Let me frame the daunting challenge that Duke Energy faces in making the transition to a low-carbon world. Three numbers define our company’s carbon footprint: 3, 12, 41. Of all the companies in the U.S., Duke Energy is the third-largest emitter of CO2. Of all the companies in the world, Duke Energy is the 12th-largest emitter of CO2. If Duke Energy were one of the 192 countries in the United Nations, it would be ranked 41st in CO2 emissions. Reducing our carbon footprint is one of the biggest challenges our company faces – not just for our customers, but for our investors as well.
Duke Energy has 4 million electric customers, or a total of about 11 million families and businesses, across five states in the industrial Midwest and the Carolinas. What we have to do is help them cross the bridge to a low-carbon world. It won’t be cheap to get to the other side. That’s why I’m so personally committed to helping shape federal legislation on this issue; it needs to be designed correctly.
I have been an advocate for the regulation of carbon dioxide for many years. We need to implement a cap-and-trade system, which involves placing a cap on total emissions of carbon and ratcheting down that cap over time. We need a price on carbon so we can “bake it in” to cost estimates when making choices between building coal or gas power plants versus nuclear, wind or solar plants.
I believe our customers and the American people in general will accept higher prices only if they perceive they are being applied fairly. In my judgment, there will be no popular support for legislation that penalizes one region of the country over another. There are 25 states where more than 50 percent of the electricity is generating by coal plants.
We need to remember our climate-change mission: to develop technology that allows us to move to a low-carbon world. We need a sense or urgency, not a sense of panic. We need a sense of hope, not a sense of fear. (The fear-mongering on this issue has been quite remarkable.) We need the politics of possibilities – not the politics of limitation and punishment – if we’re going to successfully move forward.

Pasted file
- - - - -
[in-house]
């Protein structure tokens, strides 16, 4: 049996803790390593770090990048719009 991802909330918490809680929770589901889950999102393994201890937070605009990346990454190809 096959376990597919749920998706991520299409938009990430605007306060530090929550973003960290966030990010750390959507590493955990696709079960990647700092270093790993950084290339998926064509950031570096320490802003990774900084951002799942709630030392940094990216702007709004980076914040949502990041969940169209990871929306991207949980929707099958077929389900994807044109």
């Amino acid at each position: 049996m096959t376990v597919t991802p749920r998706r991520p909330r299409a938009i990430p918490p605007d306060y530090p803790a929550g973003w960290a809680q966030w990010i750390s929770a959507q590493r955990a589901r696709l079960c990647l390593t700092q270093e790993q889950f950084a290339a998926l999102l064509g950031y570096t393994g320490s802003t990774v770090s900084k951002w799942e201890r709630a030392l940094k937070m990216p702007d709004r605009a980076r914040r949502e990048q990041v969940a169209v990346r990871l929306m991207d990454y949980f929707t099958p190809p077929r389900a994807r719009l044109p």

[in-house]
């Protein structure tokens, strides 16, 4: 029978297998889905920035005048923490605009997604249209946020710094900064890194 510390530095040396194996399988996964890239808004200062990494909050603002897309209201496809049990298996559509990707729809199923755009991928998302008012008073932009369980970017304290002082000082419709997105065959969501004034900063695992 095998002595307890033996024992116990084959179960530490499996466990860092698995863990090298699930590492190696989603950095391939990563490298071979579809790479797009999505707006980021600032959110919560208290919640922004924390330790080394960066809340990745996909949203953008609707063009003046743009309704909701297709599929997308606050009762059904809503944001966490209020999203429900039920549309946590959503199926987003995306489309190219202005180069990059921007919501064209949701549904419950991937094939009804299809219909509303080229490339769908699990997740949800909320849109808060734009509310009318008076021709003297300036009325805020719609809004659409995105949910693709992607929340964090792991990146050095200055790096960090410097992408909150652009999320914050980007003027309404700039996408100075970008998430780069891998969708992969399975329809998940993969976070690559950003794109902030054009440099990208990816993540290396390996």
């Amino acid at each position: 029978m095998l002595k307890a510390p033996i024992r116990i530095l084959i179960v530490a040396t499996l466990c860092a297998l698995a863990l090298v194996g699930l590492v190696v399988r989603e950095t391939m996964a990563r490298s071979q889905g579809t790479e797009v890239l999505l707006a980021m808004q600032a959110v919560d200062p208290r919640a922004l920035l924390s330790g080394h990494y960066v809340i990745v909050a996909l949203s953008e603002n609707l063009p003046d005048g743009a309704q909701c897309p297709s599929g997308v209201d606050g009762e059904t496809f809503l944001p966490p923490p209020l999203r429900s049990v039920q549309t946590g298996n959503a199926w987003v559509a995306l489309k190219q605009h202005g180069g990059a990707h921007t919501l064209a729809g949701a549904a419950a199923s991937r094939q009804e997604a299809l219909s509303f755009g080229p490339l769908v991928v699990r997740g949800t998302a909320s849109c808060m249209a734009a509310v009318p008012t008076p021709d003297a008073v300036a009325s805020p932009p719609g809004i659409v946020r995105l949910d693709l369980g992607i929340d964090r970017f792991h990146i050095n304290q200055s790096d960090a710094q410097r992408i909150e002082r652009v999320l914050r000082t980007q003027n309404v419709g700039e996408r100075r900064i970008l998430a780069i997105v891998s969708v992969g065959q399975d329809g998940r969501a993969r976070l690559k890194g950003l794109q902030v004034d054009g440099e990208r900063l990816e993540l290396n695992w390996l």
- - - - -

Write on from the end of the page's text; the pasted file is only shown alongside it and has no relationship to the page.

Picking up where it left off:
At Duke Energy, we’re doing many things. We’re building a state-of-the-art, 800-megawatt pulverized coal plant that will enable us to shut down several older coal plants that collectively generate 1,000 megawatts – and we’ve committed to make the project carbon-neutral. We’re going to build one of the largest coal gasification plants in the world. We’ve proposed a nuclear plant. We’ve investing in more than 5,000 megawatts of new wind turbines. We’ve proposed a program to invest $100 million in rooftop and ground-based solar panels
We’ve also proposed an energy efficiency program called “save-a-watt.” We’re trying to change the regulatory paradigm so that electric companies in the 21st century can make money delivering universal access to energy efficiency – just as our industry delivered universal access to electricity in the 20th century. We want energy efficiency to be as back-of-mind for our customers tomorrow as throwing the switch is back-of-mind today.
I have been a CEO for 20 years. During that time, I’ve been judged every day. Every day when my customers throw the switch, they judge me. They judge the reliability of our system. I’m judged every month when they open their electric bills. I’m judged every quarter and every year by our investors.
I think the toughest judgment for me is going to come in the future. I’m going to be judged by Alex and my other grandchildren on how I handled the 3, 12, 41 challenge. I call it the grandchildren’s test. All those other tests are important, but the test that I really want to pass is the test of 3, 12 and 41. I have confidence that we can do it.
As a country, we have a great challenge. We can meet that challenge. We need the American people to talk about it. We need our leaders to understand these issues deep in their DNA. We shouldn’t let them off the hook with bumper-sticker answers. You’ve got a challenge; we’ve got a challenge. But I think the American people have the capability to meet that challenge and cross the bridge to a low-carbon world.